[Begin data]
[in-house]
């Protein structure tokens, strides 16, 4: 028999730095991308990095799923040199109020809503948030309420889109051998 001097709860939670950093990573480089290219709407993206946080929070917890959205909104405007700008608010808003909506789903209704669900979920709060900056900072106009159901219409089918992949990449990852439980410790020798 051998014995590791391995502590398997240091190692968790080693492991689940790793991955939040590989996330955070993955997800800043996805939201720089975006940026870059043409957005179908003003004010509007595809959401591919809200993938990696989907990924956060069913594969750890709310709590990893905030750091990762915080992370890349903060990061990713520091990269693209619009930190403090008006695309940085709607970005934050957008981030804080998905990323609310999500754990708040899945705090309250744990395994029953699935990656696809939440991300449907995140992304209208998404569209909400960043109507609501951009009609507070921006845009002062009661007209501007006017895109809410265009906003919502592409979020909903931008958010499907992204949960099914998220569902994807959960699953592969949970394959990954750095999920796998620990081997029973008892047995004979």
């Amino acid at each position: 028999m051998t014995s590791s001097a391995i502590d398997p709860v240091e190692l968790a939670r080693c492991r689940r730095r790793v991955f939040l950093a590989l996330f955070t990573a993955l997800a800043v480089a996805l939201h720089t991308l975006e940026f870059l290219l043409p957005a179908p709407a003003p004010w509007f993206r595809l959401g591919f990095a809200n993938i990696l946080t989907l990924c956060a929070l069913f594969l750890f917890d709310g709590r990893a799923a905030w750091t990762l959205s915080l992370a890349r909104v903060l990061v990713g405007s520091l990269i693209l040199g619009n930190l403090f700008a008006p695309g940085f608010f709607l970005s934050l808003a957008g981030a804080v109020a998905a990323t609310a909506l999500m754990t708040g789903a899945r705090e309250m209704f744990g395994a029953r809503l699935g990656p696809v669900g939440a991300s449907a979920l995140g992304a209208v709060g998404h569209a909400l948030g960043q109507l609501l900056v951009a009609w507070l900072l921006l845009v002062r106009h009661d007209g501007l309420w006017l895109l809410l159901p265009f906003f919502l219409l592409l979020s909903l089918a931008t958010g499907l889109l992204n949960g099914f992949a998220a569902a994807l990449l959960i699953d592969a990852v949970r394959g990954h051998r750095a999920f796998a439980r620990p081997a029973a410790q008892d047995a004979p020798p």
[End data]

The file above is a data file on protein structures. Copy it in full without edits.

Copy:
[in-house]
């Protein structure tokens, strides 16, 4: 028999730095991308990095799923040199109020809503948030309420889109051998 001097709860939670950093990573480089290219709407993206946080929070917890959205909104405007700008608010808003909506789903209704669900979920709060900056900072106009159901219409089918992949990449990852439980410790020798 051998014995590791391995502590398997240091190692968790080693492991689940790793991955939040590989996330955070993955997800800043996805939201720089975006940026870059043409957005179908003003004010509007595809959401591919809200993938990696989907990924956060069913594969750890709310709590990893905030750091990762915080992370890349903060990061990713520091990269693209619009930190403090008006695309940085709607970005934050957008981030804080998905990323609310999500754990708040899945705090309250744990395994029953699935990656696809939440991300449907995140992304209208998404569209909400960043109507609501951009009609507070921006845009002062009661007209501007006017895109809410265009906003919502592409979020909903931008958010499907992204949960099914998220569902994807959960699953592969949970394959990954750095999920796998620990081997029973008892047995004979």
């Amino acid at each position: 028999m051998t014995s590791s001097a391995i502590d398997p709860v240091e190692l968790a939670r080693c492991r689940r730095r790793v991955f939040l950093a590989l996330f955070t990573a993955l997800a800043v480089a996805l939201h720089t991308l975006e940026f870059l290219l043409p957005a179908p709407a003003p004010w509007f993206r595809l959401g591919f990095a809200n993938i990696l946080t989907l990924c956060a929070l069913f594969l750890f917890d709310g709590r990893a799923a905030w750091t990762l959205s915080l992370a890349r909104v903060l990061v990713g405007s520091l990269i693209l040199g619009n930190l403090f700008a008006p695309g940085f608010f709607l970005s934050l808003a957008g981030a804080v109020a998905a990323t609310a909506l999500m754990t708040g789903a899945r705090e309250m209704f744990g395994a029953r809503l699935g990656p696809v669900g939440a991300s449907a979920l995140g992304a209208v709060g998404h569209a909400l948030g960043q109507l609501l900056v951009a009609w507070l900072l921006l845009v002062r106009h009661d007209g501007l309420w006017l895109l809410l159901p265009f906003f919502l219409l592409l979020s909903l089918a931008t958010g499907l889109l992204n949960g099914f992949a998220a569902a994807l990449l959960i699953d592969a990852v949970r394959g990954h051998r750095a999920f796998a439980r620990p081997a029973a410790q008892d047995a004979p020798p």